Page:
25 Years after Cairo: Accelerating Africa’s Promise

In this edition of Development Perspectives, we hope to refocus researchers, decisionmakers, and practitioners to the role of evidence in addressing SRHR in Africa. What does the evidence say about the successes in SRHR over the past 25 years and where are the gaps in knowledge? Finally, how can we fast-track progress in achieving good SRHR outcomes which are fundamental human rights of all girls, boys, men, and women; and also the lynchpin to achievement of many SDGs? We must not wait another twenty-five years to finish the ICPD agenda. This is a defining moment. We urge African decision-makers, researchers, and development partners to act now on the evidence to ensure that the continent achieves the ICPD goals of zero unmet need for family planning; zero preventable maternal deaths; and zero gender-based violence and harmful practices. Claire Jensen’s article on child marriages provides some explanations for the persistently high fertility in Africa such as low
female education, household poverty, and culture. The article on unmet need as an unfinished agenda in family planning argues for renewed focus on the quality of care and solutions to women’s fear of side effects, in order to prevent premature discontinuation of modern contraceptives.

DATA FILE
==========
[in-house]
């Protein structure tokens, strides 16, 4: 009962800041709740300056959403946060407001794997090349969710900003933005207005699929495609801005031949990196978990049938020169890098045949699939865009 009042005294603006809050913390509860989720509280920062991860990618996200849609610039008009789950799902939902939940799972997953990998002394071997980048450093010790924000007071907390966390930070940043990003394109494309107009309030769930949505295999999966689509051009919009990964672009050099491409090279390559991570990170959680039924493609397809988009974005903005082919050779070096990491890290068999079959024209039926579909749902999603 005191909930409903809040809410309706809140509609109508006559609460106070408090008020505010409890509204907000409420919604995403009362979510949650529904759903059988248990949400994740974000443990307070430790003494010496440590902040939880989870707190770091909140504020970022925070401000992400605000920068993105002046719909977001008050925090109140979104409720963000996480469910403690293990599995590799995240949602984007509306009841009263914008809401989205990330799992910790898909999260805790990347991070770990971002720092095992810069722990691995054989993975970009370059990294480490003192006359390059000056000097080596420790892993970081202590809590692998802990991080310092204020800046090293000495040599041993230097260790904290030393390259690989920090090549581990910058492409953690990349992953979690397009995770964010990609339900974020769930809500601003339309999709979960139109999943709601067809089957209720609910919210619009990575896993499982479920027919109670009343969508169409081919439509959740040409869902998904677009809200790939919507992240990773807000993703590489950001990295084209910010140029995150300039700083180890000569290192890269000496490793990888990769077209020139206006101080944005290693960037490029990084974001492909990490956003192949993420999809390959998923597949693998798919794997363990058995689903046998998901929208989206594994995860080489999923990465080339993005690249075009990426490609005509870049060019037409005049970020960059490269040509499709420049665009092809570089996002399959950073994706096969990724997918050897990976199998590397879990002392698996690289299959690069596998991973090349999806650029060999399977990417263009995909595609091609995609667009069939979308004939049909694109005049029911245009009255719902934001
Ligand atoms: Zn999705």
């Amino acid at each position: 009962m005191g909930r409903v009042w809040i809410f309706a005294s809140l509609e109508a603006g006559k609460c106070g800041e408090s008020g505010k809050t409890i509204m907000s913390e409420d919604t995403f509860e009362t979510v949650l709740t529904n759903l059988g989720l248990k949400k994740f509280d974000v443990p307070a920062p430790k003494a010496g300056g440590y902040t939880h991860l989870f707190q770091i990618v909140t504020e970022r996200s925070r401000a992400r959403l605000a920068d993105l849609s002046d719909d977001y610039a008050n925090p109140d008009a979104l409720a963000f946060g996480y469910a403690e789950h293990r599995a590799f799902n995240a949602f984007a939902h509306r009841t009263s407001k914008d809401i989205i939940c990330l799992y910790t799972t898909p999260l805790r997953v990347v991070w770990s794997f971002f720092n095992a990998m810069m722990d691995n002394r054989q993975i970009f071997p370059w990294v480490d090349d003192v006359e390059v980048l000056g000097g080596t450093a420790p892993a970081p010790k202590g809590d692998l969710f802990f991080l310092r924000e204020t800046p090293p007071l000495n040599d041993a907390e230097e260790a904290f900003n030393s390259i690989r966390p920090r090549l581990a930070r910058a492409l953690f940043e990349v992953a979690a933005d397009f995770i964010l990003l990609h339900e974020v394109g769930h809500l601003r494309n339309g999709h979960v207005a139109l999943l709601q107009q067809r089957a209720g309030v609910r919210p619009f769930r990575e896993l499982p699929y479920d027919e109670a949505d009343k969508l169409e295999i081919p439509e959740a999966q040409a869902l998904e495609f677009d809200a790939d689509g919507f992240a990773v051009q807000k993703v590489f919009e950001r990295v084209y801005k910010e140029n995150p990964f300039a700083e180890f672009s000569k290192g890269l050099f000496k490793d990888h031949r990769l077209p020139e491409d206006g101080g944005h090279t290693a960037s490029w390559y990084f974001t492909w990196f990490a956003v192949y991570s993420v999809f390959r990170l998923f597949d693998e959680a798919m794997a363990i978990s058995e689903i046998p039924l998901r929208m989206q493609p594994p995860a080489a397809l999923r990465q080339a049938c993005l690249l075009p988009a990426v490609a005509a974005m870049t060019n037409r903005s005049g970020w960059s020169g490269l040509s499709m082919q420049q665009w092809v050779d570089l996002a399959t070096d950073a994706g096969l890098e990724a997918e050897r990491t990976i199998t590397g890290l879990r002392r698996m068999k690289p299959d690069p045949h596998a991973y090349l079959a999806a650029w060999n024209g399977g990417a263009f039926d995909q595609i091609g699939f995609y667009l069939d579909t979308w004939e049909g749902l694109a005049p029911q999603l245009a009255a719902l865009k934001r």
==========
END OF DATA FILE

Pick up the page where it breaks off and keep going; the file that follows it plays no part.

Another area that needs renewed focus is adolescent sexual and reproductive health and rights (ASRHR). A review of the first phase of the Maputo Plan of Action (2007-2015) by the African Union showed that African countries had made inadequate progress in this area. Twenty-five years after Cairo, we are still having controversial debates on comprehensive sexuality education for adolescents and youth, and the examples from Rwanda and Uganda in the article by Emma Heneine highlight some of the challenges that African countries face in this field. Sarah Neal’s article brings to focus a
particularly vulnerable group—very young adolescent mothers— and the need to develop interventions tailored to their needs. Similarly, Monica Jamali and her co-authors highlight some of the challenges faced by another vulnerable group, people with disability, in accessing SRHR services.